Caregivers Must Take Special Precautions in the Summer
Tips for Protecting Vulnerable Seniors
By Lisa M. Petsche
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Attention, caregivers: summer sun, heat and smog can be harmful to your older relative's already fragile health.
At this time of year, the elements bring increased risk for certain problems, some potentially fatal. These include: decreased circulation and an altered sensation of thirst; chronic illness, such as heart or lung disease; improper or overuse of medications; and being significantly underweight or overweight.
The following tips will help you protect your relative's health and keep him or her comfortable during the dog days of summer:
Before planning your day, listen to the weather forecast for temperature, humidity level and air quality reading.
Stay indoors and keep windows closed when smog alerts are issued.
Close blinds and curtains to block the sun's powerful summer rays.
Have your relative avoid all unnecessary physical activity.
Serve lighter, more frequent meals and offer more fruits and vegetables, which have a high water content. Avoid hot, spicy, high-fat and protein-rich foods.
Offer plenty of extra fluids, regardless of whether your relative expresses thirst, and be sure to take some beverages along whenever you go out. Water is best, but if he or she isn't a water drinker, try vegetable juice or diluted fruit juice. Avoid caffeinated and alcoholic beverages. If your relative is on fluid restrictions or a special diet, consult with the doctor before making any changes.
For cooking, use a microwave oven, toaster oven or barbecue rather than a conventional oven or stovetop. Consider buying pre-cooked foods that only require warming. An even cooler alternative is to order takeout food.
If you don't have central air-conditioning, use fans or window air-conditioners to improve airflow and evaporate sweat. Stay on the lowest possible floor of your home, preferably on the shaded side. If necessary, cool your relative with a refreshing bath, shower or sponge bath, or by placing a cool washcloth on wrists and forehead. Open windows in the evening if there's a breeze.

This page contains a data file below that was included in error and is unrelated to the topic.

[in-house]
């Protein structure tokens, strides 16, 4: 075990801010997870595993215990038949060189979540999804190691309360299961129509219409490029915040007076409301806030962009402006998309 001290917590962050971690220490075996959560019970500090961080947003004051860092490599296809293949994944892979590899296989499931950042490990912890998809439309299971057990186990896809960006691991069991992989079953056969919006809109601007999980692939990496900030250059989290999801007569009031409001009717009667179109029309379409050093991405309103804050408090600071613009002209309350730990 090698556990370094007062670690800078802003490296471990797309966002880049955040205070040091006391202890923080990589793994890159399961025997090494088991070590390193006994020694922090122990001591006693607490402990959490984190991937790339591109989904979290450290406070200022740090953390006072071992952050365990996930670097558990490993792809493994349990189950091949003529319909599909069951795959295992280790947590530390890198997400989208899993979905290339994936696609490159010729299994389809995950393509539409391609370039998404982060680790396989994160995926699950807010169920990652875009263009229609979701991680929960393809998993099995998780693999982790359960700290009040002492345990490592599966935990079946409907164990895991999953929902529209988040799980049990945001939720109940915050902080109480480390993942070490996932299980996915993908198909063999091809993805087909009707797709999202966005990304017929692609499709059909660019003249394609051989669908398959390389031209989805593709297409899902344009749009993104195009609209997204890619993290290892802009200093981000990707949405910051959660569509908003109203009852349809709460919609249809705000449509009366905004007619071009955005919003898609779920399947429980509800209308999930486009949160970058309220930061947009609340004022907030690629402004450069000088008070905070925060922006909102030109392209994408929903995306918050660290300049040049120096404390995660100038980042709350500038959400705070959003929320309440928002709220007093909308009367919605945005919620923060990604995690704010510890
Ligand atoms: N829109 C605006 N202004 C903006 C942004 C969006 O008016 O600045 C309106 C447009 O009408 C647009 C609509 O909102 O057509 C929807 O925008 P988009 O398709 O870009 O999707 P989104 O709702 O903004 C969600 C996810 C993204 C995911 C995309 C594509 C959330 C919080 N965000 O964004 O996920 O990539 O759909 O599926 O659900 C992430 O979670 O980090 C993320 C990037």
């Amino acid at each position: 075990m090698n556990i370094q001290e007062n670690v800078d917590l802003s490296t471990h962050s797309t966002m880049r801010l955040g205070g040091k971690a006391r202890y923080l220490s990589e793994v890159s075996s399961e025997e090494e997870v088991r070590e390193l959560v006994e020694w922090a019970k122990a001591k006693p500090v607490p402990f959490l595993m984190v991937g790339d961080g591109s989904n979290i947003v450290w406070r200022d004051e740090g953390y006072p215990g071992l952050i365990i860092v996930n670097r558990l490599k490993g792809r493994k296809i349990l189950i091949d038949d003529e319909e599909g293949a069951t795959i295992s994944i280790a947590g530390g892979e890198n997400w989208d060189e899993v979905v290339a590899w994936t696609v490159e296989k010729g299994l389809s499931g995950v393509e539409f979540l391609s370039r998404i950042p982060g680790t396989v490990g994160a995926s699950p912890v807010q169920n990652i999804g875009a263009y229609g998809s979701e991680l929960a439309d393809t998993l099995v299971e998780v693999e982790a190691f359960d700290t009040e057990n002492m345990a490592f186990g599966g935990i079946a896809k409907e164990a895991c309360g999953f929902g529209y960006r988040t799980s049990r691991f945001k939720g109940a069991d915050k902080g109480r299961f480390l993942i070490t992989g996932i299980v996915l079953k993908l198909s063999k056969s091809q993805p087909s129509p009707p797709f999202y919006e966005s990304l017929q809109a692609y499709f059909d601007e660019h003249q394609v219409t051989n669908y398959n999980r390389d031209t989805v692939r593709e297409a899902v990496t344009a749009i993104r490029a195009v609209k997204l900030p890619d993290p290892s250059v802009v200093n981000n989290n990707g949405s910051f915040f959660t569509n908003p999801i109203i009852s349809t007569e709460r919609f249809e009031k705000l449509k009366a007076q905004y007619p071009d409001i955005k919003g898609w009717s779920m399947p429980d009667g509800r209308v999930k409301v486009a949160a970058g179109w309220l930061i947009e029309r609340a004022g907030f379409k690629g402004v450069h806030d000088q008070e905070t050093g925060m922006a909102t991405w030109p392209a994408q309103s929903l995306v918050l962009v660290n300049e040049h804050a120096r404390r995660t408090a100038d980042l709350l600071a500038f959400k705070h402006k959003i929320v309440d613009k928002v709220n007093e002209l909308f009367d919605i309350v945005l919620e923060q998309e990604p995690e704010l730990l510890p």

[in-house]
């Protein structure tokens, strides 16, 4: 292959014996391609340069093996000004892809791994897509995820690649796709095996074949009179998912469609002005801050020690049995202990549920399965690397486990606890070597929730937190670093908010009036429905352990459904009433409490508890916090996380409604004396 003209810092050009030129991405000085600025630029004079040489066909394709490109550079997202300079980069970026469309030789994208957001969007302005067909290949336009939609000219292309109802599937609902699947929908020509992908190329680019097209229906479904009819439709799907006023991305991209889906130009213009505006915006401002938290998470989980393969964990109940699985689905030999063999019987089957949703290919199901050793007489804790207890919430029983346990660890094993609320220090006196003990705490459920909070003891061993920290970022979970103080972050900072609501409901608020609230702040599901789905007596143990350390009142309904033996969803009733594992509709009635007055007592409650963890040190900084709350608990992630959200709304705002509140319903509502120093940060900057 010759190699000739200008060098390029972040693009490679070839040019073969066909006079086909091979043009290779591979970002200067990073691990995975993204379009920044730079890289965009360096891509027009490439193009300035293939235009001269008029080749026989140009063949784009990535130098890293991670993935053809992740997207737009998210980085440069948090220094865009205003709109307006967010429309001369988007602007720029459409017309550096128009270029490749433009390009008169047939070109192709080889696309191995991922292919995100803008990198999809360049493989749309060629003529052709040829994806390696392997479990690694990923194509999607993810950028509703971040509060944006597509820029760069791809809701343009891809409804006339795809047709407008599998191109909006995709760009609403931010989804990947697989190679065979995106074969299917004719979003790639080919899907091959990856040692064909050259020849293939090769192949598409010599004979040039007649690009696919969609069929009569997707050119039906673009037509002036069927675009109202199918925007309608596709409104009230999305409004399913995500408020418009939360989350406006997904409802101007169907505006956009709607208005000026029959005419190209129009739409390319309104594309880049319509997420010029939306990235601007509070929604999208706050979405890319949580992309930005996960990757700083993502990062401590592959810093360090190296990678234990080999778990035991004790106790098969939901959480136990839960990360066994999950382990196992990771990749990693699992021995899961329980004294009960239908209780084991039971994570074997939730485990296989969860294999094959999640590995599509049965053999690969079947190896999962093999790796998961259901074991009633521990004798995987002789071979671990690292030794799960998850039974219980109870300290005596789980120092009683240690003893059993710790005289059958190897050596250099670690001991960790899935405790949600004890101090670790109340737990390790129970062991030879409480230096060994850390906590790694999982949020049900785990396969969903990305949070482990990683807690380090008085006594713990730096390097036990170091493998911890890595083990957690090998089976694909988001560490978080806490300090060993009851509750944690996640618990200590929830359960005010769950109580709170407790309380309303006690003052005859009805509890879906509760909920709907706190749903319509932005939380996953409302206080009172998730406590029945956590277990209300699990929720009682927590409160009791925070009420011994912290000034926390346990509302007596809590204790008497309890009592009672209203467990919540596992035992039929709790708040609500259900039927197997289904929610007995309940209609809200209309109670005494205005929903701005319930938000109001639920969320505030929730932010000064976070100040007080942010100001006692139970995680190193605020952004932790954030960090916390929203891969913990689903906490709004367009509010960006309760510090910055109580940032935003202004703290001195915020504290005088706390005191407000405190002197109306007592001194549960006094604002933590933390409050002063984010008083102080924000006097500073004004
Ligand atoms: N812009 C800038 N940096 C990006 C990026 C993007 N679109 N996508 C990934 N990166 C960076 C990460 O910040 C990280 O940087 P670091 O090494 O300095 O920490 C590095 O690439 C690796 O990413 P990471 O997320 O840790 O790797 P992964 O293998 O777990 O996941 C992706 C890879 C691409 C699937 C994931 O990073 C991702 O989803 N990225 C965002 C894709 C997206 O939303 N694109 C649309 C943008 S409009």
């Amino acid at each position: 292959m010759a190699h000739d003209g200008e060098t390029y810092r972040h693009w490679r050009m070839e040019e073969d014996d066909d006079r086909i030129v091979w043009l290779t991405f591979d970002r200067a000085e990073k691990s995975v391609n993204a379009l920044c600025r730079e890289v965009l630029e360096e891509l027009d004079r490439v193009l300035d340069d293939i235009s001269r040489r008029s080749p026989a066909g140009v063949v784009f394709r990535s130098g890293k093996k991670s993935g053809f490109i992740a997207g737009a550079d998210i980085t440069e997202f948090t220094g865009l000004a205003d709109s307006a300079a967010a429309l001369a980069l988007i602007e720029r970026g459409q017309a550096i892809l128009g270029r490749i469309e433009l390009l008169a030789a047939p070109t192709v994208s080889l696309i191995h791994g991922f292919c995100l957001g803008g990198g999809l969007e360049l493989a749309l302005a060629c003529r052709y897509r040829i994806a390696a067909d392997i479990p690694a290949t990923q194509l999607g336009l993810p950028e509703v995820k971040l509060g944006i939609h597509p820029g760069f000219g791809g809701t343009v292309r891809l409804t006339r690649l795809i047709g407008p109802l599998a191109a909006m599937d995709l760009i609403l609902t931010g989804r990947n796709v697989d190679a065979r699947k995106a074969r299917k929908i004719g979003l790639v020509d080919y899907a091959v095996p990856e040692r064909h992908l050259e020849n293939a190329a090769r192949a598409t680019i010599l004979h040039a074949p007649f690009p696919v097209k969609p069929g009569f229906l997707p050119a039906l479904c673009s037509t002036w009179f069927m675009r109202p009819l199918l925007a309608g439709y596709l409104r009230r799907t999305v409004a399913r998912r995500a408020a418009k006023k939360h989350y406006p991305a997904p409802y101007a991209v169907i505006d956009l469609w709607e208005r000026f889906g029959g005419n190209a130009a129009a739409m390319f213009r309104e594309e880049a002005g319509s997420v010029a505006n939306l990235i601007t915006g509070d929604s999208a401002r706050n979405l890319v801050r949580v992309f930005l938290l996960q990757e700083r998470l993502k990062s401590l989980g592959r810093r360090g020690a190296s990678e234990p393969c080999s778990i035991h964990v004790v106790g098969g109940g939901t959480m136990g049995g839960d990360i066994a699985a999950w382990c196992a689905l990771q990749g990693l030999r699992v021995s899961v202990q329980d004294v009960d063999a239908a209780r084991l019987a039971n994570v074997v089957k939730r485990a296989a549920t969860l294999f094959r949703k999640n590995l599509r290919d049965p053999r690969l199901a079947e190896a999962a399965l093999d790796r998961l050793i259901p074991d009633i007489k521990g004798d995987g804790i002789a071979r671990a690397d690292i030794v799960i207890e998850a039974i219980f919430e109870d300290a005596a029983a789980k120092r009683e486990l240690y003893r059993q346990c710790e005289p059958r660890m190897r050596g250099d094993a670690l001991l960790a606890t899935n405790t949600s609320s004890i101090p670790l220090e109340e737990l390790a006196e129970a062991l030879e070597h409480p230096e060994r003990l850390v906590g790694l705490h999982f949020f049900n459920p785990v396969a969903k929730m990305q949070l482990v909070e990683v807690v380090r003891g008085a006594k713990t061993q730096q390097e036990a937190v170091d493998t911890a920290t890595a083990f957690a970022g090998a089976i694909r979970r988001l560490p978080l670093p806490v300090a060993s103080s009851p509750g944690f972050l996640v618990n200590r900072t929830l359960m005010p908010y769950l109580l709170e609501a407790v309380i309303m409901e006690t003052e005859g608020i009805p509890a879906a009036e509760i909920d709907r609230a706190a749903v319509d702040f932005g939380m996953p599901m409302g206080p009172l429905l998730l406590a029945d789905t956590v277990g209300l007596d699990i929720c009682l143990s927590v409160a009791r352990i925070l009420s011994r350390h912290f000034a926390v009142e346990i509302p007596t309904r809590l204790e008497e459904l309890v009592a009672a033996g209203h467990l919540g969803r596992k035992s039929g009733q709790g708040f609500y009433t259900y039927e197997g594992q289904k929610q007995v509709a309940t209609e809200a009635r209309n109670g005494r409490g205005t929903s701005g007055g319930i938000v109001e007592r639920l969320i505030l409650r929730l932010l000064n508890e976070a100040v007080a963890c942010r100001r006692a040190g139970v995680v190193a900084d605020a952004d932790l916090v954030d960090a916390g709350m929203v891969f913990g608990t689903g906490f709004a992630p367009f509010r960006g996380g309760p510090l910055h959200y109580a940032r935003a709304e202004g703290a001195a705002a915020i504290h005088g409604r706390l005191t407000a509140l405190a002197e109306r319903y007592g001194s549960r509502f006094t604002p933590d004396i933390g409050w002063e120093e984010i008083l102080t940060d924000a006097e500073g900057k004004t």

If you don't have an air-conditioning unit, seriously consider getting one, especially if you and your relative can't easily get out. Otherwise, plan to spend the hottest part of the day in a climate-controlled environment: a friend's or relative's home or a public place such as a seniors' center, library or shopping mall.
If you need to go out with your relative, do so in the morning before the heat reaches its peak, or in the evening. Avoid situations involving a crowd. If your vehicle isn't air-conditioned, time your trips and plan your routes to avoid traffic congestion. Before getting in, open all the windows or doors to let heat escape. Never leave your relative in your vehicle while doing errands, as heat can quickly build up to a dangerous level during the summer months.
- Whenever you go out, see to it that your relative is wearing sturdy, comfortable shoes with good treads, and that he or she has any recommended mobility aids.
One final piece of advice: Don't forget to protect yourself from the ill effects of excessive summer sun, heat and smog. You matter, too!
If Your Relative Lives Alone
- Make daily checks during heat waves to ensure your relative is eating and especially drinking sufficiently (arrange for more groceries as necessary), isn't overdressed and is acting normally. Seek medical attention if you have any concerns about his or her physical or mental state.
- Ensure any air conditioners or fans are in good repair and being used.
- Help to obtain an air conditioning unit if your relative doesn't have one, or arrange during a heat wave for him or her to stay with someone (you, another relative or a friend) whose home is climate-controlled.
- Provide or arrange for transportation to appointments, for errands, or to take your relative to a cool place. Walking any distance or waiting at bus stops in extreme weather is not advisable.
- If you live at a distance, arrange for a local friend or neighbor to make a daily visit. Supply your relative with a list of local businesses that offer delivery service, including grocery stores and pharmacies, so he or she doesn't feel the need to venture out in extreme conditions. If your relative doesn't have air conditioning, call the local public health office or Agency on Aging to find out if there's a program that subsidizes the cost of air conditioners, or a public cooling center in the area.
Lisa M. Petsche is a medical social worker and a freelance writer specializing in health and elder care issues.